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This photo essay is part of The Narwhal’s BIPOC Photojournalism Fellowship, operated in partnership with Room Up Front and made possible by The Reader’s Digest Foundation and the generosity of The Narwhal’s readers.
It’s early March and the sun is high as John Acklack drives his truck through the snow on a small road just off of southern Yukon’s Robert Campbell Highway. I’m accompanying Acklack, a Dena Elder from Ross River, as he travels to his old cabin, where youth and Elders of Tu Łidlini are already gathered to talk about one of the central cores to all of the Kaska Dena’s way of life: caribou.
As we drive, Acklack recalls traveling all over the countryside to set fishnets, hunt caribou on snowshoes and take in the stories of the Elders who came before him.
When we arrived at his cabin, which sits not far from Ługanjoji (Finlayson lake), we see members from Ross River sitting around the campfire, youth setting up tents for the Elders. The warmth of community is palpable, as a gathering of that kind has been much needed since the beginning of the pandemic. Acklack’s cabin is a treasured place for many people from the Kaska Nation, comprised of five Dene-speaking First Nations spanning the Yukon and British Columbia border.
Since time immemorial the Kaska Dena has relied on caribou for sustenance. Our Elders say the Finlayson herd is disappearing. Population studies conducted by the Yukon government have charted the herd’s decline for several decades.
“We don’t see caribou up here anymore,” Acklack tells me. “We used to see caribou all over the place, tracks all over the road. Now, nothing.”
Over the last five to 10 years the Kaska have been witnessing big changes on the land, with the animals and how the area around Kudz Ze Kayah (caribou country) is being used. Most pressing for the caribou is a recent proposal for a major open-pit and underground mine, named for the caribou it now threatens. The Kudz Ze Kayah mine is being planned in the northern Pelly mountains, 115 kilometres south of Ross River, by BMC Minerals, a Vancouver-based company. According to plans submitted to the Yukon Environmental and Socio-Economic Assessment Board, the company hopes to extract 1.8 million tonnes of zinc, 600,000 tonnes of copper and 350,000 tonnes of lead from the Kudz Ze Kayah mine over a 10-year lifespan. The mine would then be subject to a 26-year closure and reclamation process.
The Kaska Dena are worried about the destruction of caribou habitat that comes with the big footprint of the mine and the roads that will be built to service it, all of which are sited in winter caribou habitat. According to the assessment board, the mine would have “significant adverse effects” on water, traditional land use and wildlife. The board also found the project will contribute to the “likely decline” of the Finlayson herd, which is a subsistence resource for the Kaska Nation.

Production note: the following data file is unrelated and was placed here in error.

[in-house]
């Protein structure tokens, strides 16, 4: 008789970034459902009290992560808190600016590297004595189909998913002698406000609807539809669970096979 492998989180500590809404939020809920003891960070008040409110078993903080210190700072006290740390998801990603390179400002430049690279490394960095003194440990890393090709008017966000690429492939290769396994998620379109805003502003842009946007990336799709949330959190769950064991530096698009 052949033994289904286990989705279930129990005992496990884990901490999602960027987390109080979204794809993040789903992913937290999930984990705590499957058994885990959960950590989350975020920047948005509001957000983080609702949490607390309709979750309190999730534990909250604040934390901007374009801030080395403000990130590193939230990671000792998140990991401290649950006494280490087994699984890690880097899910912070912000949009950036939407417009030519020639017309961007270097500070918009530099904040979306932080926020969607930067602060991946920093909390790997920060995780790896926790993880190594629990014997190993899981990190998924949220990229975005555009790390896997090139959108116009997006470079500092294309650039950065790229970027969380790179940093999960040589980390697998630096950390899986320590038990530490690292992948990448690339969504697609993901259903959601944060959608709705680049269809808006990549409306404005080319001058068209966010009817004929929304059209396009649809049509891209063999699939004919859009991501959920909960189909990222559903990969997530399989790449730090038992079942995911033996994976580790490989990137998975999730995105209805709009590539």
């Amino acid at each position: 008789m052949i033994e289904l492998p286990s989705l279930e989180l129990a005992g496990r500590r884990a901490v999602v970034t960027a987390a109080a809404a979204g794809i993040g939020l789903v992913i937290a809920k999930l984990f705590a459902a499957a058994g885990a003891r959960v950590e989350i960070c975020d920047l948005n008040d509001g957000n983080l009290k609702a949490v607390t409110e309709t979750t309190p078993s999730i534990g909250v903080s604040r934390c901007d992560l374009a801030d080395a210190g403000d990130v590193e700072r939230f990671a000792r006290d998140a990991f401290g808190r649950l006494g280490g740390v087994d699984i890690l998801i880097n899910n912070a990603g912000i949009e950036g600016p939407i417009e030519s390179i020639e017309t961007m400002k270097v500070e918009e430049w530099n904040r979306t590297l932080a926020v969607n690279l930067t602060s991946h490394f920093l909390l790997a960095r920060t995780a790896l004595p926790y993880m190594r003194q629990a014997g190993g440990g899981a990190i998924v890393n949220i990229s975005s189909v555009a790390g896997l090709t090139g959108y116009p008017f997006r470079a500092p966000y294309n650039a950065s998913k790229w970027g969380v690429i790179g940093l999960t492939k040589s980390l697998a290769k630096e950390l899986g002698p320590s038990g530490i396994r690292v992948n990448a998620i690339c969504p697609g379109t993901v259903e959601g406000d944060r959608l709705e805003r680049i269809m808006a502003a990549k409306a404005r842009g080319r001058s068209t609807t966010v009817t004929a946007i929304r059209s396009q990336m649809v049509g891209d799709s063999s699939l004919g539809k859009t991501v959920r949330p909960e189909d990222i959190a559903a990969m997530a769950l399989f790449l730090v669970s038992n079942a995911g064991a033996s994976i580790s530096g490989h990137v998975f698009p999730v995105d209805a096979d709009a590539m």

But the mine is just one item on a list of growing threats to the caribou. The places that are important to the Kaska Dena are changing. Because of climate change we see more caribou moving away from their seasonal winter grounds. We don’t see caribou at Ługanjoji anymore.
There are also an increasing number of hunters travelling to Kaska territory to hunt big game. These travellers do not know our traditions and way of life as Dena.
But even as these threats converge on Kaska Dena territory, our people are coming together to manage our lands and resources, not just for now, but for our nations’ future. Around the fire at the Finlayson caribou camp, Elders share knowledge with a new generation of Indigenous guardians who are stewarding the land and the caribou in the midst of the pressures of industrial development, resource extraction and climate change.
A Ross River Dena member Gordon Peter tells me: “Guardian programs are important for the youth, we follow our Dena Laws and show deep respect for the land.”
“We would like to see the caribou herd continue for generations to come.”
The following is a collection of photos showing the Kaska Dena’s connection to the land and to the caribou which have sustained our people since the beginning.
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